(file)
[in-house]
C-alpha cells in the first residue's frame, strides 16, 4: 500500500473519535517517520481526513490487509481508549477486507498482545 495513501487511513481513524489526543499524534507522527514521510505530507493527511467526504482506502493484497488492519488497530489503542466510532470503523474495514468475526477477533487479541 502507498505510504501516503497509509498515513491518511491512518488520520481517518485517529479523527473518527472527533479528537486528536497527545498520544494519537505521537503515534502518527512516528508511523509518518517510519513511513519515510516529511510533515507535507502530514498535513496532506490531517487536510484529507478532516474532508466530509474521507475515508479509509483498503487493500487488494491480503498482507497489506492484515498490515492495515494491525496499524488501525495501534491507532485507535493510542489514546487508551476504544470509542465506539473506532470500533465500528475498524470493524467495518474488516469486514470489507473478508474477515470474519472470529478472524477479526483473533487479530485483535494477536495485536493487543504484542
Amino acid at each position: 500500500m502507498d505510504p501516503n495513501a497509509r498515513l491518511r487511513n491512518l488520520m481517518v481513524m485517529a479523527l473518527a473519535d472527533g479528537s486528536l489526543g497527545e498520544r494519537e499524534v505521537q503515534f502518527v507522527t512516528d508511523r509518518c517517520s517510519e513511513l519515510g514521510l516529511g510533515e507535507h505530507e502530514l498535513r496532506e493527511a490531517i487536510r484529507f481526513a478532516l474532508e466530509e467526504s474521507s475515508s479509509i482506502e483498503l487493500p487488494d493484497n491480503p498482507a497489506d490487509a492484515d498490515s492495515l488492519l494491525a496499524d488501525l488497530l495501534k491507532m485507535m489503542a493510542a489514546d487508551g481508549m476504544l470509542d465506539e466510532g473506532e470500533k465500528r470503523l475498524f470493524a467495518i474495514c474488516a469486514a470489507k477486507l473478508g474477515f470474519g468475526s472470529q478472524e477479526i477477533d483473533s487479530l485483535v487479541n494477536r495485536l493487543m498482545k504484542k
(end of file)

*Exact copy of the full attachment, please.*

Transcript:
[in-house]
C-alpha cells in the first residue's frame, strides 16, 4: 500500500473519535517517520481526513490487509481508549477486507498482545 495513501487511513481513524489526543499524534507522527514521510505530507493527511467526504482506502493484497488492519488497530489503542466510532470503523474495514468475526477477533487479541 502507498505510504501516503497509509498515513491518511491512518488520520481517518485517529479523527473518527472527533479528537486528536497527545498520544494519537505521537503515534502518527512516528508511523509518518517510519513511513519515510516529511510533515507535507502530514498535513496532506490531517487536510484529507478532516474532508466530509474521507475515508479509509483498503487493500487488494491480503498482507497489506492484515498490515492495515494491525496499524488501525495501534491507532485507535493510542489514546487508551476504544470509542465506539473506532470500533465500528475498524470493524467495518474488516469486514470489507473478508474477515470474519472470529478472524477479526483473533487479530485483535494477536495485536493487543504484542
Amino acid at each position: 500500500m502507498d505510504p501516503n495513501a497509509r498515513l491518511r487511513n491512518l488520520m481517518v481513524m485517529a479523527l473518527a473519535d472527533g479528537s486528536l489526543g497527545e498520544r494519537e499524534v505521537q503515534f502518527v507522527t512516528d508511523r509518518c517517520s517510519e513511513l519515510g514521510l516529511g510533515e507535507h505530507e502530514l498535513r496532506e493527511a490531517i487536510r484529507f481526513a478532516l474532508e466530509e467526504s474521507s475515508s479509509i482506502e483498503l487493500p487488494d493484497n491480503p498482507a497489506d490487509a492484515d498490515s492495515l488492519l494491525a496499524d488501525l488497530l495501534k491507532m485507535m489503542a493510542a489514546d487508551g481508549m476504544l470509542d465506539e466510532g473506532e470500533k465500528r470503523l475498524f470493524a467495518i474495514c474488516a469486514a470489507k477486507l473478508g474477515f470474519g468475526s472470529q478472524e477479526i477477533d483473533s487479530l485483535v487479541n494477536r495485536l493487543m498482545k504484542k